How will a criminal conviction affect my immigration status?

Maybe it was a single mistake made years ago, or maybe a recent arrest. Whatever the situation that has you asking whether or not a criminal conviction could impact immigration status know that this is a very good question and, unfortunately, one that does not have an easy answer. The fact is the answer often depends on a variety of factors, including your current immigration status, the type of crime and the circumstances around the alleged wrongdoing that led to conviction.

Although a clear answer is not available, there is information that can help you to better understand where your situation may likely fall. The following will help you to get a better idea of what you may face on your road to citizenship.

Will the U.S. immigration see my criminal record?

Your first question is likely along the lines of “will they even know?” The answer is yes, the government will find out about a criminal record. Anyone wishing to immigrate to the United States is subject to a background check. Government officials conduct the background check both at the initial entry as well as when looking to change your immigration status. The United States Citizenship and Immigration Services (USCIS) will require this check in order to move forward with the immigration process in either situation. This includes a fingerprint check. The Federal Bureau of Investigation (FBI) will use this information to look into whether there is a record of any administrative or criminal offenses.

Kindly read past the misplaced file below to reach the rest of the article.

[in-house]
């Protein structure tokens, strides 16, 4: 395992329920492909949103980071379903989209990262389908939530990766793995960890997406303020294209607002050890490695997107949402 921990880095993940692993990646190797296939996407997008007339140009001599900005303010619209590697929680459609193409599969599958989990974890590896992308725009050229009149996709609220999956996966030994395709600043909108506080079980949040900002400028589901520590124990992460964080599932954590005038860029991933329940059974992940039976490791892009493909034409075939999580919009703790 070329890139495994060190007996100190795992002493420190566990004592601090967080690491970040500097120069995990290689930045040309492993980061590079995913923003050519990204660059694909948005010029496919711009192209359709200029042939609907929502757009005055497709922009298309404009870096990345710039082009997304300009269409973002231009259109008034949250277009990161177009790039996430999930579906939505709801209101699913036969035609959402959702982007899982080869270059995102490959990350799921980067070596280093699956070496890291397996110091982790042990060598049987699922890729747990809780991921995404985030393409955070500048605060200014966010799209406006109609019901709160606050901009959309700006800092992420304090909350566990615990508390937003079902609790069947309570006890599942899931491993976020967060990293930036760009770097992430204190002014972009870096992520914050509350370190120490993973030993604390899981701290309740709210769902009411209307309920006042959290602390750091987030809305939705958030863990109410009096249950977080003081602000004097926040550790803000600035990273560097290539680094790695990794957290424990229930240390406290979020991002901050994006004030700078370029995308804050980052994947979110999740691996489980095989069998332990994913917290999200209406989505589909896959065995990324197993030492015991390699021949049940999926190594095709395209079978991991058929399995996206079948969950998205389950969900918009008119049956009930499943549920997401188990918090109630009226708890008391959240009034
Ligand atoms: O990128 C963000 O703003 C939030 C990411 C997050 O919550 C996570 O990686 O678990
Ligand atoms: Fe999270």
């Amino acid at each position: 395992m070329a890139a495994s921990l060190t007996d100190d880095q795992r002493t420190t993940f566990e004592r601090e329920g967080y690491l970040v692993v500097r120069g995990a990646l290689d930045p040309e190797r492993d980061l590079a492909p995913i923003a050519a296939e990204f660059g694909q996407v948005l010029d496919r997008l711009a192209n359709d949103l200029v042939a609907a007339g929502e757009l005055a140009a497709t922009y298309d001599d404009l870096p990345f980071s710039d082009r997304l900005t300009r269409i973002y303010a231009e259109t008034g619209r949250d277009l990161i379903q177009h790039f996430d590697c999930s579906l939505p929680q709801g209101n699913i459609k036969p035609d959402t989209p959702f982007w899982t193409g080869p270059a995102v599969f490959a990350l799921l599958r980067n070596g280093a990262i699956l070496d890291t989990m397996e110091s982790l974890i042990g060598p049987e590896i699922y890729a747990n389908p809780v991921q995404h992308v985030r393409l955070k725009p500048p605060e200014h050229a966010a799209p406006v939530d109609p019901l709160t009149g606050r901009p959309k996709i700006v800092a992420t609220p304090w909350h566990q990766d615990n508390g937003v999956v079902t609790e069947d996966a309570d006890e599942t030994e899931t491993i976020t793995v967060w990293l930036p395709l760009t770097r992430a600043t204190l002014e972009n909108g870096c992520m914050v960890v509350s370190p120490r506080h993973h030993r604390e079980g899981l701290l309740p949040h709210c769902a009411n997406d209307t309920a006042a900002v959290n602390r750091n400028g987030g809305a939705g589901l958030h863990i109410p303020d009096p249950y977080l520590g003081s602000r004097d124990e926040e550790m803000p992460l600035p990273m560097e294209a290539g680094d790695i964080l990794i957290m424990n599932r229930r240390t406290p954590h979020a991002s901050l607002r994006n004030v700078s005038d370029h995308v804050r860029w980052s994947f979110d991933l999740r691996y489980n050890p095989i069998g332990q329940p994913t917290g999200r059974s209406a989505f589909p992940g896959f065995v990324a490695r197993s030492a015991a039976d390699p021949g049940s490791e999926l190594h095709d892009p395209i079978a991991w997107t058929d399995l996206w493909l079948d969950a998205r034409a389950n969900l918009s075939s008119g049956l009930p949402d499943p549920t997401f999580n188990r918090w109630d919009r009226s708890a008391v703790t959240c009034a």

This information is gathered and stored in different ways. If, for example, you were fingerprinted and photographed after an arrest, the enforcement officer will enter that information into a federal database called the National Crime Information Center (NCIC). The FBI will then see this information during the background check.

It is also important to note that a background check is only good for a certain period of time, generally 15 months. After this time expires, the government requires a new, more recent check before moving forward with the immigration process.

Will a misdemeanor affect my immigration status?

A criminal conviction can result in a downgrade of your immigration status or potential deportation. In some situations, a misdemeanor can have a negative impact on your immigration status. This is especially true if it qualifies as a crime of moral turpitude. These types of crimes are those that go against the moral standards generally accepted within the community. Examples have included crimes of tax evasion, carrying a concealed weapon, fraud and perjury. The exact list can vary by state.

As noted above, your immigration status at the time of the conviction will impact the government’s decision. Whether the government moves forward with deportation or reduction of immigration status is often subject to judicial discretion.

Can I still file for citizenship with a criminal record?

A criminal record can cause problems for those looking to get a green card or citizenship within the United States, but there is still hope. One option is the 212(h) waiver. Immigration and Nationality Act (INA) Section 212(h) provides a waiver or a way to work around a criminal conviction. This waiver is useful both in the affirmative, for those who are seeking citizenship, and as part of a defense strategy, for those who are fighting the threat of deportation.

An attorney experienced in the interplay of immigration and criminal law can help you look into this and other options, and can help you navigate the process, working with you to better ensure a more favorable outcome.